Shobi & Kevin's Gorgeous Tamil Iyer Wedding

2012 Mar 14 - by Preeti
Today's feature is a real wedding! I came across Farnaz K, a photographer based in the NYC area. She covered a gorgeous South Indian wedding with Shobi and Kevin. And as you can tell from below, they had an inter-ethnic marriage, something we're see more of these days (and something we love!).

How adorable is this couple?!

Shobi was a doll and spent a few moments with us to talk about her wedding.

The BFIW - What type of wedding did you have?

Shobi - We had a Tamil (my family is from Tamil-Nadu) Iyer wedding.


The BFIW - Could you tell us a little about the traditions in your wedding?

Shobi - We didn’t do Oonchal or Paalikai, but we did some traditions conducted during a Tamil / Iyer marriage ceremony:

Oonchal (traditional Indian swing you see inside homes): before the actual ceremony starts, the marrying couple sits on a swing decorated with flower garlands and rock back and forth as married ladies sing songs to the couple and throw rice balls (which is meant to ward off evil). It is thought that the chain in the swing represents the karmic link of humankind with god

‘Paalikai’ Seeds Sowing: Paalikai is an earthen pot, in which 9 kinds of pre-soaked seeds are prepared by a ‘Sumangali’ (married woman living with husband) the day before the marriage ceremony and left to grow. After the marriage, the seedlings are released in a river or pool. This is a fertility rite.

Threading of the grindstone: Holding the bride’s left foot’s toe, the bridegroom helps her tread on a grindstone kept on the right side of the fire.

The Manthras says: "Mount up this stone. Let thy mind be roc-firm, unperturbed, by the trials and tribulations of life!"

Saptha Padhi / Phera: The seven steps.


The BFIW - Indian wedding outfits are unique from one to another. Can you tell us more about your sari and jewelry?

Shobi - Sure! The sari I wore for my marriage ceremony was a 'kanjeevaram silk Madisar’ sari in traditional red, green and a heavy gold ‘zari’ borde r. The Madisar is worn by women of the Brahmin community in Tamil Nadu. It is different from a normal sari in that the style that it is tied in requires nine yards of sari material. A sari tied in the traditional/normal way is typically 6 yards in length.

The Madisar is usually worn for important occasions these days – weddings, baby shower, religious ceremonies, prayer days, funerals, etc.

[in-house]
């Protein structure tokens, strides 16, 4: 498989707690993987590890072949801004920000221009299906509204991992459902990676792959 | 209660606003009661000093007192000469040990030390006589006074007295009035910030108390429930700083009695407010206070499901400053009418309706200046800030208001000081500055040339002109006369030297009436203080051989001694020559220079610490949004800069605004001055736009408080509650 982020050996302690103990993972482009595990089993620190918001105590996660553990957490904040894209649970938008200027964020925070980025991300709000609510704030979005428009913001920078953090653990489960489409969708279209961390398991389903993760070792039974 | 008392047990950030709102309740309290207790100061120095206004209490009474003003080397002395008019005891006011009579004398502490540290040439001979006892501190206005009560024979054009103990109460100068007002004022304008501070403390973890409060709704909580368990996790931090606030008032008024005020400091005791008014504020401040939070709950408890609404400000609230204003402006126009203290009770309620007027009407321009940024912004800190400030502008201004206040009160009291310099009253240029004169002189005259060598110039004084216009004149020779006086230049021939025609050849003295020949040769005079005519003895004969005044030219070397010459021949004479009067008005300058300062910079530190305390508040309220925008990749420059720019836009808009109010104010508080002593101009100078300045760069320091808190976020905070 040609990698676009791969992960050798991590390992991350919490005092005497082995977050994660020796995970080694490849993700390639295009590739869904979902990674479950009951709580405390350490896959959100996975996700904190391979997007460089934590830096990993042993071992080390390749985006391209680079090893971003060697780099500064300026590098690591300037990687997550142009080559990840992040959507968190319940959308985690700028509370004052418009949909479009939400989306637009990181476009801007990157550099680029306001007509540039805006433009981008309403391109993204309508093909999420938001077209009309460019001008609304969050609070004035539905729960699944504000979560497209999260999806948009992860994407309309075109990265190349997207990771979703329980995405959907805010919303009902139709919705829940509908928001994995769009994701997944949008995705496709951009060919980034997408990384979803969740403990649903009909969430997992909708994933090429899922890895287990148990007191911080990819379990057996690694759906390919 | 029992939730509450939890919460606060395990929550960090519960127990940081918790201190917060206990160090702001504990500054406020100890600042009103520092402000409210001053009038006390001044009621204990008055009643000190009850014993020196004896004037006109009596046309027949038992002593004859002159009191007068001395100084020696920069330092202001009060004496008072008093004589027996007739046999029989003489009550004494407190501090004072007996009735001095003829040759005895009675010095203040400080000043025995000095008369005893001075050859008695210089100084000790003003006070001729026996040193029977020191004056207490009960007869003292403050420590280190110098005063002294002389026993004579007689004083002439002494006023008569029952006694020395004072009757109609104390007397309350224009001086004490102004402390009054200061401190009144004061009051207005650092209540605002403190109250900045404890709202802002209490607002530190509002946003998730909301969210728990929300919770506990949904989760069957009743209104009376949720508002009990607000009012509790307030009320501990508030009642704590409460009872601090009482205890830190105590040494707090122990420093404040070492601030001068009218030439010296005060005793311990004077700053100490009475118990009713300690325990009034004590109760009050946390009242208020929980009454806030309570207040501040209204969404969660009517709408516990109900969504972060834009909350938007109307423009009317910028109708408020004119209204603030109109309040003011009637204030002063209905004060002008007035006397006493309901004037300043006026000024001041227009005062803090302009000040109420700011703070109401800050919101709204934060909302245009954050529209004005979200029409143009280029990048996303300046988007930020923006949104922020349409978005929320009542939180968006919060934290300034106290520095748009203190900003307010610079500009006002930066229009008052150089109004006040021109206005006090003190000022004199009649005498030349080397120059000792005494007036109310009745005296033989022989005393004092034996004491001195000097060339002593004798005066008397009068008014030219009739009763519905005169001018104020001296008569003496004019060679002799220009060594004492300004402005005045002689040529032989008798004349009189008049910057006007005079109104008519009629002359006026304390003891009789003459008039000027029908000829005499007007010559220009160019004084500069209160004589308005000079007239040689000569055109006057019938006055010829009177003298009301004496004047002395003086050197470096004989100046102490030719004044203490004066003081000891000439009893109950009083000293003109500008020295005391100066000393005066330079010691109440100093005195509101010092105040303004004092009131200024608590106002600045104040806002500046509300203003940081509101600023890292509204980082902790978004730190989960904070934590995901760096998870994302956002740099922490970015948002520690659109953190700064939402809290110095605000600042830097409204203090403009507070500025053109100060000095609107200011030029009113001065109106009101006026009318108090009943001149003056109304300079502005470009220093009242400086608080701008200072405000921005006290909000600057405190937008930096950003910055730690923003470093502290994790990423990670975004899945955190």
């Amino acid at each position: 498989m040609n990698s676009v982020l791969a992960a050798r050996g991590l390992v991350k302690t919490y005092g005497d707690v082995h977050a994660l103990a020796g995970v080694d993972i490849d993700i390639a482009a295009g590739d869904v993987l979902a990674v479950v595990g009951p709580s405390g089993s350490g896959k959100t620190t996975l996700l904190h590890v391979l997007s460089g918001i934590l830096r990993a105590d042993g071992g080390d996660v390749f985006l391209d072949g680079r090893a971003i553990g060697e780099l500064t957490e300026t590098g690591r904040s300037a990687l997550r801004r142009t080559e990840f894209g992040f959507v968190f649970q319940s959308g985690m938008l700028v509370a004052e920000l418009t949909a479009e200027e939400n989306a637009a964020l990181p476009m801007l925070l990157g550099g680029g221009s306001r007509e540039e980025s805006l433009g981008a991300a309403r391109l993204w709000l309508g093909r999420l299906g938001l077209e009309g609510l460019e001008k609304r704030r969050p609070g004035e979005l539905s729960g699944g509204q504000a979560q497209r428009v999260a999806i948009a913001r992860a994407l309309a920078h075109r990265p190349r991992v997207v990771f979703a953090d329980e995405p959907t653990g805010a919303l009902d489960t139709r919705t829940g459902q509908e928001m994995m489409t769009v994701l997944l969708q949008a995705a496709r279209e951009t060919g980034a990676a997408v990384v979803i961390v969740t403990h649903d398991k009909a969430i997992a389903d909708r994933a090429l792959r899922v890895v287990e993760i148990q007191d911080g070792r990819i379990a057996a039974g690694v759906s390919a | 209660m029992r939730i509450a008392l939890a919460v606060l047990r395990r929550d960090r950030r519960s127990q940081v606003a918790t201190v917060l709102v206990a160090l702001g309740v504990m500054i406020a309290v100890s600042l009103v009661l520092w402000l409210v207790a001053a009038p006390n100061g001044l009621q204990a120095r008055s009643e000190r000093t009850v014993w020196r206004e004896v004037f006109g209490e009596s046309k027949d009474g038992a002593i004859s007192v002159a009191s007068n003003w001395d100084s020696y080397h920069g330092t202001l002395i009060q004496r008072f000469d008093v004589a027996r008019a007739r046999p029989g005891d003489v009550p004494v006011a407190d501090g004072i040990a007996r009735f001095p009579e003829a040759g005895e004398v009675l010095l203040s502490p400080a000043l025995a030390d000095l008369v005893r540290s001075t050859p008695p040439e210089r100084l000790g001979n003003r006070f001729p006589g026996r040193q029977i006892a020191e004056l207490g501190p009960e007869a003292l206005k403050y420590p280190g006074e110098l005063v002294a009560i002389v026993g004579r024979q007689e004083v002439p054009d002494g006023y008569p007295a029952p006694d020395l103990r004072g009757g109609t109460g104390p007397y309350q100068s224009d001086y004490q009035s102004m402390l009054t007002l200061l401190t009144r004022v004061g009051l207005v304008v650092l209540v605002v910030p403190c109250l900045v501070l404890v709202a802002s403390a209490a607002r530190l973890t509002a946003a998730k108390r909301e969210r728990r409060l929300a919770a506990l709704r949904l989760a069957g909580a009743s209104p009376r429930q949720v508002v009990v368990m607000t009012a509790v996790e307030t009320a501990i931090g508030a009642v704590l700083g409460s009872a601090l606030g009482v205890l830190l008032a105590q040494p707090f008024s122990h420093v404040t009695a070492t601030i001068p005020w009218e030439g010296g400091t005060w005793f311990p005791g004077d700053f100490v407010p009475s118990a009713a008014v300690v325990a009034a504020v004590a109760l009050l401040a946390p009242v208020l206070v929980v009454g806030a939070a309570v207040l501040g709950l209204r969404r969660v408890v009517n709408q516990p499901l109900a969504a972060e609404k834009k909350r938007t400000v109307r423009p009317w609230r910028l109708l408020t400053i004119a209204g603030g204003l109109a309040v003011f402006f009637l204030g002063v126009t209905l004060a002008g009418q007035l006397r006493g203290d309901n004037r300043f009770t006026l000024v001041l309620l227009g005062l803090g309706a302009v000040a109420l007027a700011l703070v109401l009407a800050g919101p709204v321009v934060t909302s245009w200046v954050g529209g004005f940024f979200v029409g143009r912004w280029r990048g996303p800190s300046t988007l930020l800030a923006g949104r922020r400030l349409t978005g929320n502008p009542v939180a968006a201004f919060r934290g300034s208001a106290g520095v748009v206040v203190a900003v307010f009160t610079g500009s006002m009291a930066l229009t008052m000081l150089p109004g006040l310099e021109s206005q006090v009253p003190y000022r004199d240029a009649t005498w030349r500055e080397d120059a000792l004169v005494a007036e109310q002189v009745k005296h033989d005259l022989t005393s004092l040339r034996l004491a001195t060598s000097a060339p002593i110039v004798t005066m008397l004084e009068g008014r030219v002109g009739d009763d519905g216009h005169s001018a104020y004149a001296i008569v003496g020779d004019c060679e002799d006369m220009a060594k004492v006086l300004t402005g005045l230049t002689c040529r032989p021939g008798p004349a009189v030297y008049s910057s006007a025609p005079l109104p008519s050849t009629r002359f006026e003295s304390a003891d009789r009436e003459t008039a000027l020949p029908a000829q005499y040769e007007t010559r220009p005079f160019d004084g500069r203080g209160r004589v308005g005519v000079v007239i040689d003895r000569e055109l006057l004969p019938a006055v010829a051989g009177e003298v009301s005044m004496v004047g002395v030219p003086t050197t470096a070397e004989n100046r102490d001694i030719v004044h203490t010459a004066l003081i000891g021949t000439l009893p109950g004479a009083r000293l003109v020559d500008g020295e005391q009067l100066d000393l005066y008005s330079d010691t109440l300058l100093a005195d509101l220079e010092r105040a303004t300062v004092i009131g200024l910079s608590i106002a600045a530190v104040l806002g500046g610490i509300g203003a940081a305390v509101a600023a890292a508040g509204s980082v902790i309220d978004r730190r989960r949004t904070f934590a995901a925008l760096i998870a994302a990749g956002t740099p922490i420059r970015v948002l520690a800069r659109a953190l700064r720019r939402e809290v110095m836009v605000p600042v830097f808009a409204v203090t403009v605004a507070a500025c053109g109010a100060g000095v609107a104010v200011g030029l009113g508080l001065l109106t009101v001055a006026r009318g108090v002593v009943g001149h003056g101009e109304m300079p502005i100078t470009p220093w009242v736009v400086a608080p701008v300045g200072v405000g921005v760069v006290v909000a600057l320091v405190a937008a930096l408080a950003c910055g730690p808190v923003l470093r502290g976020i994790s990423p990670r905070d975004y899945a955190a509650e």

The jewelry I wore was all gold. I had gold ‘jimiki’ (bell-shaped) earrings, had 3 layers (choker, mid-level and long) of traditional gold ‘temple-style’ necklaces and gold ‘bangles’ for the hands. All the jewelry had been bought and stored by my parents over the years, for use at moments like this.

I also wore traditional silver anklets on both my legs. And finally, my hair was adorned with jasmine flowers, very typical for South Indian women to wear.

My husband-to-be was brave enough to adorn a South Indian style ‘dhoti’. He wore a white shirt along with eight yards white silk ‘dhoti’ tied in the ‘panchakacham’ style - a form of wearing the dhoti, typically worn by Brahmin men.


The BFIW - Kevin is not Indian. How did you manage having in-laws not being Indian and following all the rules and traditions?

Shobi- Kevin is American but of Irish descent. Both his parents are first generation immigrants from Ireland. While both parents are Catholic, luckily for me, while his mother practices, his father is very spiritually inclined and interested in Indian culture. He has been to Varanasi a few times!

So suggesting that we have an Indian ceremony was never a point of contention. In fact, I didn’t even have to ask. It was understood. Also, my husband was well aware well in advance that having a Hindu wedding was the only way to go with my parents, so again, it was a non-issue for us.

We made it fun for my in-laws by taking my mother-in-law shopping for her first salwar and we bought a Kurtha for my father-in-law.


The BFIW - In three words, how would Kevin describe the ceremony?

Shobi - Hot - weather-wise, our poor guests were boiling in the morning-turned-into-afternoon heat.

Fun and colorful (okay two words!) - both Kevin and I were all smiles and some parts of the ceremony were comedic – for e.g. when he couldn’t get my silver ‘metti’ (toe rings) on to my toes OR when he had to do full namaskars to all our elders…which our western friends joked were push-ups. Also, the entire event was extremely colorful and vibrant - everything from the outfits to the flowers to the grounds at Giorgio's etc. This really made the wedding extra fun and special.

Long the ceremony alone was 1.5 hrs. And never-mind the amount of time we kept our poor guests waiting for the ceremony to start!


The BFIW - Did you have a Western wedding/reception?

Shobi - Yes, we did. The events were Western, you know the bridal party walks in, the first dance, cake cutting, sit-down dinner, etc. But we wore Indian outfits. I wore a bridal ghagra since I wore a sari for the wedding, and Kevin wore a Sherwani.

{Wedding Suppliers}

Photographer - Farnaz K Studio {}

Caterer & Wedding Venue - Giorgio’s of Baiting Hollow {}

Cake - La Bonne Boulangerie {}

Transportation (ask for Rich) - Sir Oliver Limousine {}

Priest (he was excellent) - Prakash Bhat {}

Invitations - Parekh Cards {}

Wedding Website - Wedquarters {}

Favors - WrapWithUs {}

Wedding Lehenga Alterations - Jackson Tailors, Jackson Heights, Queens, NY

Make up (ask for La Shawn Augustin) - La Hair and Makeup Artistry @ 864 Lexington Avenue, 2nd floor, NY, NY {}

Groom/Groommen’s Outfits - Gorgeous Studio {}

DJ – DJ Sharad {}

Welcome dinner the day before:

Florist = Karen Lenahan {}

Caterer = Russ Moran {}